“Preparing” for the 2012 General Convention ... in the Diocese of Upper South Carolina
It’s interesting, now, to see the rather quietly frantic efforts of bishops and rectors all around TECusa trying to “prepare” their flock for the coming every-three-year catastrophe that is now the General Convention train wreck. As I’ve pointed out a number of times before, every three years a fresh tsunami of lunacy arrives on the shores of far-distant dioceses and parishes from wherever General Convention has shipwrecked itself, bringing with it the tops of houses, dead cows, floating cars, jet fuel oil scum, and black tar voted on by the Leaders Of The Asylum that is our church. Every three years, clergy back at home brace themselves for a fresh wave of departures, less money and involvement, and more apathy from any who are informed and remain. General Conventions are deeply dreaded, and almost universally plunge parishes into fresh crisis, all at a regular, pre-scheduled rhythm. Every three years, parishes “on the edge” of survival are shoved over the cliff by GC’s chaotic, incompetent, buffoonishly-ham-handed, heretical pronouncements and actions.
What the word “prepare” means is bishops and rectors offering just enough information and
group therapy caring-and-sharing “dialogue opportunities” that will prevent, in the wake of the conclusion of the General Convention, as many people leaving and/or re-designating their pledge dollars to more fruitful organizations as possible, while at the same time not offering so much information about what is coming that it provokes startled clutching of handbags and wallets during This Holy Season of Stewardship in which clergy and bishops rediscover a fresh appreciation of Biblical literalism and Teachings On The Tithe. “Too much information” may provoke cardinal rectors into chastising bishops for “scaring the flock prematurely.” If a parish is going to “take the hit” why not take it at The Dread Event, rather than a year or more earlier?
For an objective traditional Episcopalian like me, it affords endless opportunities for both amusement and pathos, and I will do my best in the coming months to highlight the “preparatory” efforts.
In my diocese, the bishop has sent out a letter to deans and wardens. Although I have a copy of the letter, I won’t be publishing it simply because I don’t want to publicize the planned group therapy sessions, since I suspect that very few people will bother to attend—and rightly so.
However, here are a few excerpts:
Providing the venue and structure for that conversation over the next nine months will be necessary if we are to be most fully prepared – in unity, love and knowledge – and to move most gracefully toward General Convention in July, 2012. As most of you know, The Episcopal Church will address the rites for same-gender blessings at General Convention.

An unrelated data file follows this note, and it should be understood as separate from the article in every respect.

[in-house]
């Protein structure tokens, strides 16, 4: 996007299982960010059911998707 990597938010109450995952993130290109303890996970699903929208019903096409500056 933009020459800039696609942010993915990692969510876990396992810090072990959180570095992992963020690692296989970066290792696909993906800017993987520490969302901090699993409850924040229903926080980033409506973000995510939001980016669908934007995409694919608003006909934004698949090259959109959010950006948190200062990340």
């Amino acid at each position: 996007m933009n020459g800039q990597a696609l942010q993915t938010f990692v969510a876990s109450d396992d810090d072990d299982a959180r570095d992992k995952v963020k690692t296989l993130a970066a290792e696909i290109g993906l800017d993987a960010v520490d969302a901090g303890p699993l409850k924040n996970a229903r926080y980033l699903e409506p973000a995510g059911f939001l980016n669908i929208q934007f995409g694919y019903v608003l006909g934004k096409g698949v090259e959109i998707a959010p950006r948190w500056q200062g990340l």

Love that second “by the way” sentence!
We have prepared a process for dialogue within the convocations that is very similar to that of Theological Council, and we believe that three separate sessions in each convocation will be most fruitful over the next nine months.
Considering the debacle that was our diocesan “Theological Council” [I never bothered to write a report on it, but it was characterized by almost no public response from the horrified conservatives there, and plenty of texts and emails to me!], I think the bishop has established a mightily reachable “standard” for the convocations.
I cannot stress enough how important it is for us to have these dialogues in the coming nine months. It will make a huge difference in how we make it through the likely storm ahead. More important, they will establish and strengthen relationships across the diocese in ways that will bear much fruit in many areas that have nothing to do with controversies in the Church. They will help us to come to know more deeply who we are as the Body of Christ in this place at this time.
Well—hope springs eternal I suppose. I think we have all “come to know” the diocese pretty well in the past eight long loooooooonnnnngggggg years. “Who We Are:”
—predominantly liberal clergy
—increasingly distanced conservative laity, many of whom have hunkered down on their pocketbooks
—a large group of traditional moderates who desperately wish that this could all have not been pushed and that their own individual parishes might have been saved
—predominantly [thought not entirely] liberal and distanced diocesan house leadership, including three revisionist canons-to-the-ordinary in the past seven years [at least two of which managed to screw up numerous parish search processes—at least for the parishes, not for the agenda of the canons] and one revisionist “canon for youth formation” which led to parents ceasing sending their youth to diocesan youth events
—a deeply divided diocese consisting of groups of people who do not share the same Gospel, values, foundational worldview, goals, or much of anything at all
—a growing chasm of distance and detachment among all parties
But at any rate, at least the revisionists can converse among themselves, as they did at the “Theological Council.” Perhaps they can have some microphones set up for various speeches about family members who are gay and other reasoned discourse on theology and practice. That will really show us all—because of course, none of the conservatives have *ever* had family members who are gay.
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